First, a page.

This photo from the mid-1880s shows downtown Spokane from the wooden planks of the Howard Street bridge, built in 1881. To the left is the California House hotel. To the right are the Glover stables, operated by storekeeper and city founder James Glover
In 1883 a fire destroyed five buildings in downtown Spokane, a harbinger of the disaster to come in 1889. Goods salvaged from the blaze can be seen, piled in an empty lot. The large home at upper right belonged to city founder James Glover.
This picture of Riverside Avenue, looking east from Post Street, was taken just a few days before the fire of August 4, 1889. The fire destroyed nearly every building in the photo.
Possibly the only photograph existing of the great Spokane fire of August 4, 1889, this view looks north on Howard Street from Railroad Avenue, about one block east of where the fire started. The street was cluttered with furniture and goods that had evidently been cleared from the buildings that stood in the fire’s path. Because the water system had sprung a leak, people could only watch the flames engulf the city.
Remains of the Glover/Pioneer Block smolder after the 1889 fire, at Howard Street and Front Avenue in downtown Spokane.
Aftermath of the 1889 fire that destroyed downtown Spokane.
The Spokane Chronicle published its newspaper from this tent after the fire of Aug. 4, 1889.
A produce stand operates from a tent in days following the great Spokane fire of 1889.
A drug store operates out of a tent after the great Spokane fire of 1889.
1890 - While most buildings are still coverd with scaffolding, the Ziegler Building, seen at left with awnings on the windows, was completed within months of the massive 1889 fire that destroyed most of downtown Spokane, including the original Ziegler hardware store. Owner Louis Ziegler was proud that it bore the date 1889, though it may have taken until 1890 to fully complete the entire structure. At five stories plus an elaborate cornice, it was the tallest building in town until the Review Tower was completed in 1891. It was torn down in 1952 to make way for the Fidelity Savings building. Original caption: Spokane Falls businesses made great progress in rebuilding the downtown area just a year after the devastating fire of 1889. The Ziegler Building, pictured on the left with awnings, was the tallest high-rise built immediately following the fire. It stood on the northeast corner of Riverside and Howard.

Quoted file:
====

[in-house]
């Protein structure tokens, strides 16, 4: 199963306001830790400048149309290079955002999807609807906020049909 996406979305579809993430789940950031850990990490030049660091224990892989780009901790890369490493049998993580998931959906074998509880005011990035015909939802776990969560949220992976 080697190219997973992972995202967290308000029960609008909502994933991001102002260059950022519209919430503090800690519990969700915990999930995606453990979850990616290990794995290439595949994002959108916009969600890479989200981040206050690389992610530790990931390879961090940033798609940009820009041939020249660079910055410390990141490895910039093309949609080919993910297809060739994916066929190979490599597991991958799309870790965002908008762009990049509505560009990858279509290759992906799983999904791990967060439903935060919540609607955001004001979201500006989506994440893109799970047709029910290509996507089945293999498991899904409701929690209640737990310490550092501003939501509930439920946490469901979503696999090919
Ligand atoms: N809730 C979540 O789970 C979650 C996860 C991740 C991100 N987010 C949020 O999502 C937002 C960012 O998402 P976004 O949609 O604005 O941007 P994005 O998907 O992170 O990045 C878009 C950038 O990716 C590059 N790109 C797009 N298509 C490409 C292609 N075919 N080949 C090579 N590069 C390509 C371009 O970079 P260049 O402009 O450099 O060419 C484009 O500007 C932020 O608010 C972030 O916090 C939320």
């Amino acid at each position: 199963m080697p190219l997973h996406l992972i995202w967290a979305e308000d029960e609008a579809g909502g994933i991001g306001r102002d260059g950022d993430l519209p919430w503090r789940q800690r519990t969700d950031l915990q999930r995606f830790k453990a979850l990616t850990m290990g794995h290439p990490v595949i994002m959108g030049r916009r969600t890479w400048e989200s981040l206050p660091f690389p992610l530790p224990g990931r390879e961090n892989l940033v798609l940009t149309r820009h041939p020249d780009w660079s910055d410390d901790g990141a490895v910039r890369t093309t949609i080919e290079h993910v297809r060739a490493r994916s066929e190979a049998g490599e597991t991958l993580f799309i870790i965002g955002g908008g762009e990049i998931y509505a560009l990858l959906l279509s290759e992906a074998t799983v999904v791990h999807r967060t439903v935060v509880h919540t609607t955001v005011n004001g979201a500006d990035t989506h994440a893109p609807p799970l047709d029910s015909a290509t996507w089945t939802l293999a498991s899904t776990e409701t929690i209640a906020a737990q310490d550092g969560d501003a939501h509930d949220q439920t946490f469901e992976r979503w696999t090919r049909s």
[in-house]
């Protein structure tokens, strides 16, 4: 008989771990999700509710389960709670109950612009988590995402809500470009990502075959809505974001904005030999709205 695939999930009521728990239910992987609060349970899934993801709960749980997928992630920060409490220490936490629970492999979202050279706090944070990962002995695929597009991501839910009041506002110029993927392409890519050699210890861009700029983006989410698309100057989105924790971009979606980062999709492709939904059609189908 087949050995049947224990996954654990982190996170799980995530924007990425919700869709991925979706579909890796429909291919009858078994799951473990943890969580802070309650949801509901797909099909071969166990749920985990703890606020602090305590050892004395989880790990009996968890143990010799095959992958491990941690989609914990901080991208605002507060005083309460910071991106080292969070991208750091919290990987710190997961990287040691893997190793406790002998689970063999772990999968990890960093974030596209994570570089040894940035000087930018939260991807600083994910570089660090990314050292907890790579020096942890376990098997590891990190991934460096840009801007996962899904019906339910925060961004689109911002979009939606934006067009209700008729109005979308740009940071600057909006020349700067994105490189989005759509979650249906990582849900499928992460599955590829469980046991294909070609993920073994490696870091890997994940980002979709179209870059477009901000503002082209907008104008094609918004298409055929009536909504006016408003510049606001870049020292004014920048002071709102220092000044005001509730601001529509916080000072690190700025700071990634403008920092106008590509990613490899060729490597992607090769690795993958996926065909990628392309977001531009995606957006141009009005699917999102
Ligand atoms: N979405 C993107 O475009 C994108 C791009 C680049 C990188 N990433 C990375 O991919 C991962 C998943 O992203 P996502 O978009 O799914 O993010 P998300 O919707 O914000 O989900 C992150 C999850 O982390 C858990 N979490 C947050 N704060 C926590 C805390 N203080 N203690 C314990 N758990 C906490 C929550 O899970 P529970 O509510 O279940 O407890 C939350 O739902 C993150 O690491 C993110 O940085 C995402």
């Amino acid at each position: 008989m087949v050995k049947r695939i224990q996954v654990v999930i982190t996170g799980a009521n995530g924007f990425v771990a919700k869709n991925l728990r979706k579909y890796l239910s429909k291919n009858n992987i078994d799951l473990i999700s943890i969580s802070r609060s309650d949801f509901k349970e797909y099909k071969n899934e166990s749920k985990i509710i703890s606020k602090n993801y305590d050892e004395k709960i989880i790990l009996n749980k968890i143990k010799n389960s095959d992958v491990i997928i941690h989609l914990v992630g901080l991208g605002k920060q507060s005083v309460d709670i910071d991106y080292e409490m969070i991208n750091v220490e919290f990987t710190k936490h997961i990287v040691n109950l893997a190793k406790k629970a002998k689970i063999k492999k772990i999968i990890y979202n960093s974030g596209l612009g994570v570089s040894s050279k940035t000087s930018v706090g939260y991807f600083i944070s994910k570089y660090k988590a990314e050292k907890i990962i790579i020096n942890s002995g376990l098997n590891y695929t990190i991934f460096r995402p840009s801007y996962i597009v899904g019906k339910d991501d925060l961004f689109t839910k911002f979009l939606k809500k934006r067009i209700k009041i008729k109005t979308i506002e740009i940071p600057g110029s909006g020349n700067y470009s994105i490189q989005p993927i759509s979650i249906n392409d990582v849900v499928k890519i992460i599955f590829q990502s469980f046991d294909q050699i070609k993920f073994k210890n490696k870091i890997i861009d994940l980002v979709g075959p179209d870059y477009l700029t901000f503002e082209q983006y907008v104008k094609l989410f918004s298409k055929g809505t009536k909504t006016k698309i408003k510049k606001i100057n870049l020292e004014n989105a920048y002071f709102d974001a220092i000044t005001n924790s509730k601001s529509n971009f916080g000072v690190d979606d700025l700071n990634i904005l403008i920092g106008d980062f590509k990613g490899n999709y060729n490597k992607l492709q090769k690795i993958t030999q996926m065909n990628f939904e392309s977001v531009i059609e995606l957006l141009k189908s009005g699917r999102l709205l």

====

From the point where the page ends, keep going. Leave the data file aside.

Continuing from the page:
THEN AND NOW Louis Ziegler faced many fiery trials. He arrived in the United States from Germany in 1852 at 15 and became a wagon maker in Kentucky. He opened his own wagon shop in Chenoa, Illinois in 1863 and did well until a massive fire claimed his buildings in 1870. Discouraged, he went back to his Bavarian home for a few years but returned in 1873 and bought into a flourmill back in Chenoa. It did well until another fire in 1876. With great resolve, he rebuilt and started over, but another fire in 1878 left him penniless. During this trying time he served as Justice of the Peace and the towns mayor. He also joined the local Masonic lodge, which would become a large part of his life. After the last fire, Ziegler and his wife Margaret headed west and settled in Spokane in 1879. He built a wood frame commercial building at Riverside and Howard and opened a hardware business. He also helped found Spokanes first Masonic lodge in 1880. He fervently believed in the Masonic philosophy of high moral conduct and self-improvement. The Zieglers Lutheran home welco
Photo Archive Sr
Snapped by Charles Oudin, who escaped Spokane’s Pacific Hotel before it burned to the ground in the great fire of Aug. 4, 1889, this rare amateur photo shows one of the first local stores to re-open, in a downtown tent.
After the 1889 fire Spokane updated its fire department. This hook-and-ladder wagon operated during the 1890s out of the city’s No. 2 station at Main and Washington.
Two days after the 1889 fire, Louis M. Davenport started “Davenport's Famous Waffle Foundry” under a makeshift building with a canvas roof. Within a year he had expanded to a thriving new restaurant. In 1914, he opened a hotel that was designed by Kirtland Cutter. Its original lobby, shown here, was illuminated with Tiffany glass skylights and adorned with tropical plants, singing birds, and glass pillars filled with swimming fish.
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